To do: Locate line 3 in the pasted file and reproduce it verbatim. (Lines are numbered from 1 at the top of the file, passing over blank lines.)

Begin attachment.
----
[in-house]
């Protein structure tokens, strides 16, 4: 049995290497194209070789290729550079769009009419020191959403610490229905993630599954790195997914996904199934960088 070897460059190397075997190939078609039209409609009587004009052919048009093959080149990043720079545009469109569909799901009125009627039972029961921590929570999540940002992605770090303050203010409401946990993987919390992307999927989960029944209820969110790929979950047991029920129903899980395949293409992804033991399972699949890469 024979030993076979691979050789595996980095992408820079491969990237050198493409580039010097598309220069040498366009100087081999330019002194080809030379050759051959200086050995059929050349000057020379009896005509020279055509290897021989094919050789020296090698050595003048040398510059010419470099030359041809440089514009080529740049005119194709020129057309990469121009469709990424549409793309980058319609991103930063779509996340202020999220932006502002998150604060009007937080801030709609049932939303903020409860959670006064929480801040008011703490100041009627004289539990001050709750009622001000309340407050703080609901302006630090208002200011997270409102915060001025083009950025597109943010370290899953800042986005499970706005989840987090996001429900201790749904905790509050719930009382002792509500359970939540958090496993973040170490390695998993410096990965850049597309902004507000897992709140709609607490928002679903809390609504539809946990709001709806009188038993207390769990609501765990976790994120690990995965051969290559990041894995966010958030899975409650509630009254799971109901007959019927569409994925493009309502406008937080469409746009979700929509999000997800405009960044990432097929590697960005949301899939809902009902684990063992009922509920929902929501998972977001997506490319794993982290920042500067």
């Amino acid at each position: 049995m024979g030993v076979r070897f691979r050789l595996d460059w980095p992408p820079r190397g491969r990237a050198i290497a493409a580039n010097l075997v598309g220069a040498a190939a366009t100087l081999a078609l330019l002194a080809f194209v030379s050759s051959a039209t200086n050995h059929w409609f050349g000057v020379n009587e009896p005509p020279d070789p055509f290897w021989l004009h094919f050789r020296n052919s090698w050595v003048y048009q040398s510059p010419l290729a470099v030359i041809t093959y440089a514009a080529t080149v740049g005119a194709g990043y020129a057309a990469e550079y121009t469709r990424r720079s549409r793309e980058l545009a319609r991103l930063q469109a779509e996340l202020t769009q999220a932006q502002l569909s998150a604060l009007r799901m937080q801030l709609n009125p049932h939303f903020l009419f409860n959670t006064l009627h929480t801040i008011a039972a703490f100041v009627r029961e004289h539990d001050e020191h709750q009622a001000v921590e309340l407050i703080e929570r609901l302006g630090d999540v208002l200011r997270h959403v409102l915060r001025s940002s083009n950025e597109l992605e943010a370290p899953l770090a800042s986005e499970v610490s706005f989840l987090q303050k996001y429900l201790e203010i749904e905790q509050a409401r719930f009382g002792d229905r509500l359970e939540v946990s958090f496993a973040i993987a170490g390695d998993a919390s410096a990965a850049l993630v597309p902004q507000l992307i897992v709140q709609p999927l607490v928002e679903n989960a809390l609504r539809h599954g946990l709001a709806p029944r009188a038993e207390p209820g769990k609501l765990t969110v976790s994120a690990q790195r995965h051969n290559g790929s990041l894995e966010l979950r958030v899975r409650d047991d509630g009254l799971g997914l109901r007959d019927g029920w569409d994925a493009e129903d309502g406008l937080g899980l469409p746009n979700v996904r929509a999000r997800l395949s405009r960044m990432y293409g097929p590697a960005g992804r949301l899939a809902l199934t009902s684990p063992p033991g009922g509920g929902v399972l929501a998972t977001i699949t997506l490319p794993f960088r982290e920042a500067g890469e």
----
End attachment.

């Amino acid at each position: 049995m024979g030993v076979r070897f691979r050789l595996d460059w980095p992408p820079r190397g491969r990237a050198i290497a493409a580039n010097l075997v598309g220069a040498a190939a366009t100087l081999a078609l330019l002194a080809f194209v030379s050759s051959a039209t200086n050995h059929w409609f050349g000057v020379n009587e009896p005509p020279d070789p055509f290897w021989l004009h094919f050789r020296n052919s090698w050595v003048y048009q040398s510059p010419l290729a470099v030359i041809t093959y440089a514009a080529t080149v740049g005119a194709g990043y020129a057309a990469e550079y121009t469709r990424r720079s549409r793309e980058l545009a319609r991103l930063q469109a779509e996340l202020t769009q999220a932006q502002l569909s998150a604060l009007r799901m937080q801030l709609n009125p049932h939303f903020l009419f409860n959670t006064l009627h929480t801040i008011a039972a703490f100041v009627r029961e004289h539990d001050e020191h709750q009622a001000v921590e309340l407050i703080e929570r609901l302006g630090d999540v208002l200011r997270h959403v409102l915060r001025s940002s083009n950025e597109l992605e943010a370290p899953l770090a800042s986005e499970v610490s706005f989840l987090q303050k996001y429900l201790e203010i749904e905790q509050a409401r719930f009382g002792d229905r509500l359970e939540v946990s958090f496993a973040i993987a170490g390695d998993a919390s410096a990965a850049l993630v597309p902004q507000l992307i897992v709140q709609p999927l607490v928002e679903n989960a809390l609504r539809h599954g946990l709001a709806p029944r009188a038993e207390p209820g769990k609501l765990t969110v976790s994120a690990q790195r995965h051969n290559g790929s990041l894995e966010l979950r958030v899975r409650d047991d509630g009254l799971g997914l109901r007959d019927g029920w569409d994925a493009e129903d309502g406008l937080g899980l469409p746009n979700v996904r929509a999000r997800l395949s405009r960044m990432y293409g097929p590697a960005g992804r949301l899939a809902l199934t009902s684990p063992p033991g009922g509920g929902v399972l929501a998972t977001i699949t997506l490319p794993f960088r982290e920042a500067g890469e």